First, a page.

The high point comes in a tremendously moving, extended solo that manages to be both grief-stricken and glorious. And that combination of qualities is true of the song as a whole, though the softer instrumental section in the song’s back half brings a kind of wistful brightness to the mood, before a closing crescendo that ascends to heart-bursting heights. Once again, for the third time, I feel spirited away.
“Aimless” is a name-your-price download at Bandcamp. (I owe thanks to Grant Skelton for bringing Aprilmist and “Aimless” to my attention.)
TO CONCEAL THE HORNS
I’m not sure how my friend DGR came across this atmospheric one-man band from Jyväskylä, Finland, but he was on-the-money in thinking the project’s debut EP, Kun Luovun, might appeal to me. The EP was released on January 9th, and Agitathur Vexd did everything here, including recording, mixing, and mastering his music.
There are five tracks on the EP, with a combined length that might lead other bands to call it an album. Across those five tracks, Vexd leads us on a winding path — and again I think you’ll understand why I included it with the music of the three preceding bands in this collection, particularly when you hear the moody and mystical tones of the EP’s opening instrumental, “The Descent”.
But with that beguiling intro behind you, you’ll encounter passages of moving, dramatic intensity, enveloped in gales of gleaming, panoramic melody and gut-punching drumwork, with the lyrics vented in emotionally intense leonine roars and howls. There are magnetic, head-moving riffs and alluring arpeggios in the music as well as wide-screen atmospherics and softer passages in which a simmering delirium born of grief seems to emerge.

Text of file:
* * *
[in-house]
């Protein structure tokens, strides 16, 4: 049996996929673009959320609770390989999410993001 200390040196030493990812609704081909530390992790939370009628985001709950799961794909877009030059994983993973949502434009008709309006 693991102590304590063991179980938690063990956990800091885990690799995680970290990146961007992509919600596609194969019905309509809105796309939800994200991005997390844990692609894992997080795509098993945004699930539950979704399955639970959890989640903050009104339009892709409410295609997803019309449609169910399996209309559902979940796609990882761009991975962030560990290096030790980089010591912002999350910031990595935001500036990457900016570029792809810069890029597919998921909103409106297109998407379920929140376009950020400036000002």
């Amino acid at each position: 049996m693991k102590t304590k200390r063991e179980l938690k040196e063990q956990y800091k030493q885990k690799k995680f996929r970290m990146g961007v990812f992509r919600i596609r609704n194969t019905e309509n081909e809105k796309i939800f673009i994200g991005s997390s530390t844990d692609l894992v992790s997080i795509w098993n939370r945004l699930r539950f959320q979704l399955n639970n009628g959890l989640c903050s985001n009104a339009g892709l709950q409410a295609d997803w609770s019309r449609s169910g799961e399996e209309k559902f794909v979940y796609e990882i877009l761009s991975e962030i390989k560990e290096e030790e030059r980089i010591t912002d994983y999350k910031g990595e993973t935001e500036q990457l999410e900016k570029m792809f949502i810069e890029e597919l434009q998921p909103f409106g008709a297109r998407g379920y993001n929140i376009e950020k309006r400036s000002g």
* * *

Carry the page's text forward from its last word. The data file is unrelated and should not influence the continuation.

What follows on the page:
“The Abyssic Stream” is the longest and best track on the EP, a dynamic affair that fully displays Vexd‘s considerable talents; after the beautiful guitar-driven finale, the song has seeped so deeply into the mind that it makes it difficult to move on to the next track rather than immediately listening to it again. When you do move on, however, you’ll be drawn ever-deeper into a very immersive and wondrous experience, albeit a haunting one that’s full of dark and dolorous moods which continually pull the music back from its pinnacles of mystical magnificence.
P.S. The intense closing track features a guest appearance by Thasmorg from the sadly split-up Alghazanth, whose final album was released last year.
Actually enjoyed all of these to one extent or another, but that Saor track was on a whole other level
Saor song is excellent. Combination of clean female vocals, Andy’s lower guttural growls and high-pitched shrieks by quest vocalist Neige makes a really nice contract throughout the song. Folk elements are substantial in the whole song, but they are not overkill – not used only for the sake of being used. Really great example of how to make a quality folk black metal.
I’ve never heard of Waldgeflüster before, but gave it a try and seems like a solid song. At some times reminds me of Karg, sometimes there are Agallochesque vibes. And funny thing, somewhere around the beginning of the second half of the song, there is a clean vocal chorus, during which I had a feeling that I listen to a song from the early Rammstein era, although much heavier. And this was not only because of the use of German language. To sum it all up – give it a try, interesting stuff.
Listened also to the other two bands, but they didn’t click that much with me.